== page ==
'Sup tea peoples?
Since the time of the last posting, It has been brought to my attention on numerous occasions that I might, in fact, be hoity-toity. I find this topic so important that I feel it necessary to write a full posting on my hoity-toitiness, discussing just what it might mean to be a hoity-toid, and why that just might be a thing of importance for a tea connoisseur such as myself.
In the various discussions that were had about hoity-toitiness, the definition that seems to have been settled on involves declaring that there are varying quality levels that exist in things, and that the hoitey-toid simply recognizes these differences in quality, and actually heeds them to such an extent that he/she feels compelled to seek only the highest quality things.
This is in contrast to the popular definition of hoity-toitiness, which refers to someone who is pompous and does certain things (like using large words) only to flaunt ones status or intellectual merits. I suppose this distinction is, effectively, between an "utility hoitey-toid," and a "synthetic hoity-toid," where the utility hoity-toid uses hoity-toiteyness to achieve a purpose, or serve some specific cause, such as finding the highest quality chocolate, or gaining the ability to detect subtle flavor characteristics in fine chocolates, and the synthetic hoity-toid is a hoity-toid only in the sense that they want to appear overly important, intelligent, or sophisticated.
Largely, the people that actually *are* more sophisticated, intelligent, and important in society are those who have learned how to use utility-based hoity-toiteyness in their favor (although this may not always be the case, as there are certainly plenty of examples of people who are smart and important but fail to be hoity-toids.)
The importance of this sort of utility-based hoity-toideyness to the subject of fine tea is apparent. Without this awareness of the varying quality levels and various, often subtle characteristics that make a certain tea what it is, one could hardly make any sorts of claims regarding actual wisdom or knowledge regarding tea. It seems necessary to be aware of and to be able to make distinctions between these subtle characteristics in order to properly describe a tea, in order to properly rate a tea for quality, and in order to not be conned like mad when purchasing high-quality teas.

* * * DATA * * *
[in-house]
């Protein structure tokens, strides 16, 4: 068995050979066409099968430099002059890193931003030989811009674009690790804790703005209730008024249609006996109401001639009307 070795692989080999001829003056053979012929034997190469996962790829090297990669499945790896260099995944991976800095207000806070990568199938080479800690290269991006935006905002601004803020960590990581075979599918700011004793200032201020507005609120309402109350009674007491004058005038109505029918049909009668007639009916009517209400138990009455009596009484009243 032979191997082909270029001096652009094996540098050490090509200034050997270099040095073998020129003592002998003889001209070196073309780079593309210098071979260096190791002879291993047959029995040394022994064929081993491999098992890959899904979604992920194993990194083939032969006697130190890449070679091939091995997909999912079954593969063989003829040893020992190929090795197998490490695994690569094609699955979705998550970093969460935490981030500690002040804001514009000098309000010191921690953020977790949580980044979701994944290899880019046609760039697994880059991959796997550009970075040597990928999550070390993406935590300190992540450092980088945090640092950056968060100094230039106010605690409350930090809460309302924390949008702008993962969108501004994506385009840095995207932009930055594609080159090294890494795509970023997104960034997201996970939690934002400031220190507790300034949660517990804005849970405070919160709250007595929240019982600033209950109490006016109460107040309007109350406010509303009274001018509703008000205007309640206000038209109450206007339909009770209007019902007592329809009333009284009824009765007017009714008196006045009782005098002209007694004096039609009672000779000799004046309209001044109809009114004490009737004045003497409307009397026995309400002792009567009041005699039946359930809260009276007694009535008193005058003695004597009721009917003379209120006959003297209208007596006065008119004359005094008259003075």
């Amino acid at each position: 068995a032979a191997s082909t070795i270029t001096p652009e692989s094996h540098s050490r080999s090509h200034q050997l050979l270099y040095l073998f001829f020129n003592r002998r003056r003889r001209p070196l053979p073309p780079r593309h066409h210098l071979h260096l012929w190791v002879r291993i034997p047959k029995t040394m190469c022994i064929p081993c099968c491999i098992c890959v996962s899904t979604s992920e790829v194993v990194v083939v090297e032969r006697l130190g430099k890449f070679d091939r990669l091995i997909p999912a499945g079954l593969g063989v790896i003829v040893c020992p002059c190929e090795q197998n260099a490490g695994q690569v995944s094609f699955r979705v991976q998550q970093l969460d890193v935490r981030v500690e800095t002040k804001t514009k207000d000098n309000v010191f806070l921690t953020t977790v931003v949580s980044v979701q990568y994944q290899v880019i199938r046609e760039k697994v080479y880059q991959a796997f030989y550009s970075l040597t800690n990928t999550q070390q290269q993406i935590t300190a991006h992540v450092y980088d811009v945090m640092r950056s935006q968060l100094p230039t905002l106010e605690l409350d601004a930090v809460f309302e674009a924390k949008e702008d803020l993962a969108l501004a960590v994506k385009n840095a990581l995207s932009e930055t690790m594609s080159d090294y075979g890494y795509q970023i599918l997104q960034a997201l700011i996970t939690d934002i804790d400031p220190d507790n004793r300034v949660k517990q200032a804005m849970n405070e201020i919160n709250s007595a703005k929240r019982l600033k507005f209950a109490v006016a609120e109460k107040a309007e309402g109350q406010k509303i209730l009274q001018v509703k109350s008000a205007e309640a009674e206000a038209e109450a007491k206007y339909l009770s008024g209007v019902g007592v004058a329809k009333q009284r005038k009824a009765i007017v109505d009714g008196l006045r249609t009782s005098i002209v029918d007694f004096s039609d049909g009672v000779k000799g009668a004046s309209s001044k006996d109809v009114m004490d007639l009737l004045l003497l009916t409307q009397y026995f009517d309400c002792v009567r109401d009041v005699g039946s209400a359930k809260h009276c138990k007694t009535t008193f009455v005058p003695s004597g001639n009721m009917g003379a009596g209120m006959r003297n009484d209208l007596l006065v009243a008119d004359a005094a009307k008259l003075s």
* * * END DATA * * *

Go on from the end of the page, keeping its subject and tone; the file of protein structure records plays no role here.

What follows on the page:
In one sense, the utility-based tea hoity-toid is in a better position than most tea drinkers and purchasers, in that the hoity-toid will be able to make better, more informed decisions on the matter, and will ultimately end up with the superior cup of tea at the most reasonable price.
Additionally, it seems preposterous to me to suggest that someone could bring themselves to a point where they could be aware of these varying quality levels and subtle characteristics without admitting to some form of hoity-toitiness. Doing so would require that they simply didn't apply the skills that they have at their disposal, and would result in them being largely ignorant (in the sense that they are simply neglecting known quality concerns) of actual tea-quality.
A similar situation would be for someone to become aware of all of the things that make a football player a good or bad member of the team, and then go to the games, disregard this awareness, and simply cheer for the player who's last name they like the best.
So, that's it for my rant on hoity-toitiness. This probably wasn't your favorite post, but I'm OK with that.
Over and out,
Wednesday, April 18, 2007
'Sup tea peoples?